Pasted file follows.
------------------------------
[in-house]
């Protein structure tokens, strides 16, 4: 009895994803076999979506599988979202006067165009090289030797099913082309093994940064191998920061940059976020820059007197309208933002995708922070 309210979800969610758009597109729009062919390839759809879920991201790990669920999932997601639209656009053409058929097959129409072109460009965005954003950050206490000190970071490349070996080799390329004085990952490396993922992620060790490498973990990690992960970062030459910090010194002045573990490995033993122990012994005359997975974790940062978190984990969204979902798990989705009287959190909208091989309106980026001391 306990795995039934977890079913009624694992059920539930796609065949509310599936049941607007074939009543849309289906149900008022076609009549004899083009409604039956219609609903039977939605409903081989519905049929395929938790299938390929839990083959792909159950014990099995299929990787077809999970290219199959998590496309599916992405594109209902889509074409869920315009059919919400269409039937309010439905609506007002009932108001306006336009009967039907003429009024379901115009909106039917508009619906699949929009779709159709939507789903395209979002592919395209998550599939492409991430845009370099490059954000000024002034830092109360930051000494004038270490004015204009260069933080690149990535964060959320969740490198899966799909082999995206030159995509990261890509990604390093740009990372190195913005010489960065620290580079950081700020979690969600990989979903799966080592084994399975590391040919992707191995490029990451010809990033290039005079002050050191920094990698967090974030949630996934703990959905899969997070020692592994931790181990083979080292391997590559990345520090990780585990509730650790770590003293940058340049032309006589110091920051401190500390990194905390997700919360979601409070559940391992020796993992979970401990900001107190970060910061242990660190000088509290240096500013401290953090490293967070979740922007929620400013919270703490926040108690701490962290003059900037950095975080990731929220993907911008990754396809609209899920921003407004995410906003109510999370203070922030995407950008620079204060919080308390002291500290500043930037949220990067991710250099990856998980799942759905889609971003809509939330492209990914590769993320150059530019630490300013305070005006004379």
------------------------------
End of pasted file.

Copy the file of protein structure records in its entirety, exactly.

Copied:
[in-house]
């Protein structure tokens, strides 16, 4: 009895994803076999979506599988979202006067165009090289030797099913082309093994940064191998920061940059976020820059007197309208933002995708922070 309210979800969610758009597109729009062919390839759809879920991201790990669920999932997601639209656009053409058929097959129409072109460009965005954003950050206490000190970071490349070996080799390329004085990952490396993922992620060790490498973990990690992960970062030459910090010194002045573990490995033993122990012994005359997975974790940062978190984990969204979902798990989705009287959190909208091989309106980026001391 306990795995039934977890079913009624694992059920539930796609065949509310599936049941607007074939009543849309289906149900008022076609009549004899083009409604039956219609609903039977939605409903081989519905049929395929938790299938390929839990083959792909159950014990099995299929990787077809999970290219199959998590496309599916992405594109209902889509074409869920315009059919919400269409039937309010439905609506007002009932108001306006336009009967039907003429009024379901115009909106039917508009619906699949929009779709159709939507789903395209979002592919395209998550599939492409991430845009370099490059954000000024002034830092109360930051000494004038270490004015204009260069933080690149990535964060959320969740490198899966799909082999995206030159995509990261890509990604390093740009990372190195913005010489960065620290580079950081700020979690969600990989979903799966080592084994399975590391040919992707191995490029990451010809990033290039005079002050050191920094990698967090974030949630996934703990959905899969997070020692592994931790181990083979080292391997590559990345520090990780585990509730650790770590003293940058340049032309006589110091920051401190500390990194905390997700919360979601409070559940391992020796993992979970401990900001107190970060910061242990660190000088509290240096500013401290953090490293967070979740922007929620400013919270703490926040108690701490962290003059900037950095975080990731929220993907911008990754396809609209899920921003407004995410906003109510999370203070922030995407950008620079204060919080308390002291500290500043930037949220990067991710250099990856998980799942759905889609971003809509939330492209990914590769993320150059530019630490300013305070005006004379």